Perhaps you have noticed the sign above the storefront of the former Baskin Robins store on Clayton at Baxter roads: “chocolatier.” The new business is based on 36-year-old Rick Jordan’s obsession: making chocolate candies and pastries.
The West County native is a 1992 graduate of . He went to Loyola University of New Orleans where he majored in business. Eight years later he ended up with a computer science degree from the University of Missouri, St. Louis.
Jordan got work, but hated desk jobs. He had always had jobs in the food business, so he and his brother opened a pizzeria, but it eventually failed. That led to a job at in Chesterfield Valley.
While working there Jordan enrolled in the two-year culinary program at in Ladue. That is when his connection with chocolate was formed.
“We were doing bakery pastries, and when we started working with chocolate something clicked,” Jordan said. “I told myself, ‘Hey I can do this. I feel this.’ ”
How into chocolate is Jordan? When he was recently explaining when to harvest a ripe cocoa bean, he rolled up his left sleeve and pointed to a bean on a tattoo of a cocoa plant that covers most of his arm.
Before graduating from L’Ecole Culinaire, Jordan was promoted from a cook to pastry chef at Villa Farotto’s. Then he went to Italy and studied with six chocolatiers in Tuscany. He followed that up by attending the French Pastry School in Chicago.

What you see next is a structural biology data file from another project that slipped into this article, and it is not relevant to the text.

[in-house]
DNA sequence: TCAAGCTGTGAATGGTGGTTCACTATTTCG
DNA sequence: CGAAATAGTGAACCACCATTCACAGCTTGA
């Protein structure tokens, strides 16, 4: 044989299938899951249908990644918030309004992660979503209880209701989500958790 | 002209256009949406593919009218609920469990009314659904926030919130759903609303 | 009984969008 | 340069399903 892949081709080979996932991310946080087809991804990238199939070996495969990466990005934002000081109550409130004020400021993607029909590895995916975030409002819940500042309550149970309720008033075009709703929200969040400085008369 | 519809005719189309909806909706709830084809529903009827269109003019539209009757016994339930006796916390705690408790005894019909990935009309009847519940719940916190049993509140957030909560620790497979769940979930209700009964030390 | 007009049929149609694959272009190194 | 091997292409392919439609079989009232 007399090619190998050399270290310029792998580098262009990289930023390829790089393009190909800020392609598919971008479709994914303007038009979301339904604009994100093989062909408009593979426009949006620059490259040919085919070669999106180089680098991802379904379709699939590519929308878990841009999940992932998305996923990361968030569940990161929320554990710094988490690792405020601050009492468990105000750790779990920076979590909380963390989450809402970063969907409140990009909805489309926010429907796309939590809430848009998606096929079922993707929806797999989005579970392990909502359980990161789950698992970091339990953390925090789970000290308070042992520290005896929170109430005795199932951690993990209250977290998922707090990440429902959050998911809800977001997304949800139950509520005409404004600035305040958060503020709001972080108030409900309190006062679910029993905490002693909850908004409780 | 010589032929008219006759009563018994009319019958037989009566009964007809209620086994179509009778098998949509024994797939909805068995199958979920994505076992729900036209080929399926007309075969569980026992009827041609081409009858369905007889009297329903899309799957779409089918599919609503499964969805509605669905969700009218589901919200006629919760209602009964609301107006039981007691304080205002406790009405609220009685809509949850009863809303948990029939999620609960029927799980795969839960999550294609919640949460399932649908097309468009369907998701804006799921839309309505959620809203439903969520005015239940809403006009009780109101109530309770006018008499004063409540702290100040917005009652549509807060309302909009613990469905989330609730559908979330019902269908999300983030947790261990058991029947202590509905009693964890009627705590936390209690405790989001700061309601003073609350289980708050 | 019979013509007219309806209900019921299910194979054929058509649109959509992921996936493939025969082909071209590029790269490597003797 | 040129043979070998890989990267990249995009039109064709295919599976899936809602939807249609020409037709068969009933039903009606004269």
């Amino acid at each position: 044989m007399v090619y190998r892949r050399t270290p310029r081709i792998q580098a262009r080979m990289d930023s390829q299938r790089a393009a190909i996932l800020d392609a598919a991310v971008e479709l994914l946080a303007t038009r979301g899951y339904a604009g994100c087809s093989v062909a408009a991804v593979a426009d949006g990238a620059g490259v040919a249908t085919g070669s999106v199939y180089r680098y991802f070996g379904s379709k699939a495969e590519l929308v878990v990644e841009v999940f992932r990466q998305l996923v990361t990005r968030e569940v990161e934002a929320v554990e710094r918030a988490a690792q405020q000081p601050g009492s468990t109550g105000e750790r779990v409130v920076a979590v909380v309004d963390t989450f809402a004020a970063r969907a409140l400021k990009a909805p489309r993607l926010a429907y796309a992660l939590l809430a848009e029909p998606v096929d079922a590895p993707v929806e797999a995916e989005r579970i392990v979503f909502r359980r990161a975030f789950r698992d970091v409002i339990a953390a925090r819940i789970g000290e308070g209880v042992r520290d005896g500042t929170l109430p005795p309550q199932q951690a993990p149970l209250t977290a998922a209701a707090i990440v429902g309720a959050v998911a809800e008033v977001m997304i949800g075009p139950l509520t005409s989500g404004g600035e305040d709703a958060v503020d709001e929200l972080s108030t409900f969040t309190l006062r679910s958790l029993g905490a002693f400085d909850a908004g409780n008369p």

During this same time Jordan discovered Chocolatier Patrick Roger of Paris and began a several year email correspondence with the staff. Last fall Jordan was invited to be the first American apprentice at Roger’s shop in Paris suburb of Sceaux.
“It was incredible not only to be the first American apprentice but to work with Patrick Roger,” Jordan said.
Jordan also began supplying the Lumiere and River City casinos with specialty chocolate products on a wholesale basis in 2010.
He has now cashed everything in, quit his pastry chef position at Villa Farotto’s, moved in with his parents in Town and Country and rented the store at 14882 Clayton Rd.
A tour of the shop revealed both roasted cocoa beans from a supplier and raw cocoa beans from around the world that Jordan will roast himself.
Jordan admits his shop will not be some place to come in for a $1 chocolate bar or a single piece of candy. But he promises the kind of chocolate you find in his store will not be like anything you buy in a chocolate shop at the mall.
I am more of a Nestle Crunch kind of guy, but my wife isn’t. Jordan offered her a sample of hazelnut-cocoa paste spread between two extremely thin wafers of chocolate. I could tell it was better than a Hershey bar. My wife said it was as good or better than any chocolate she had had in Switzerland, France or Italy.
Jordan hopes to open his store a day or two after July Fourth.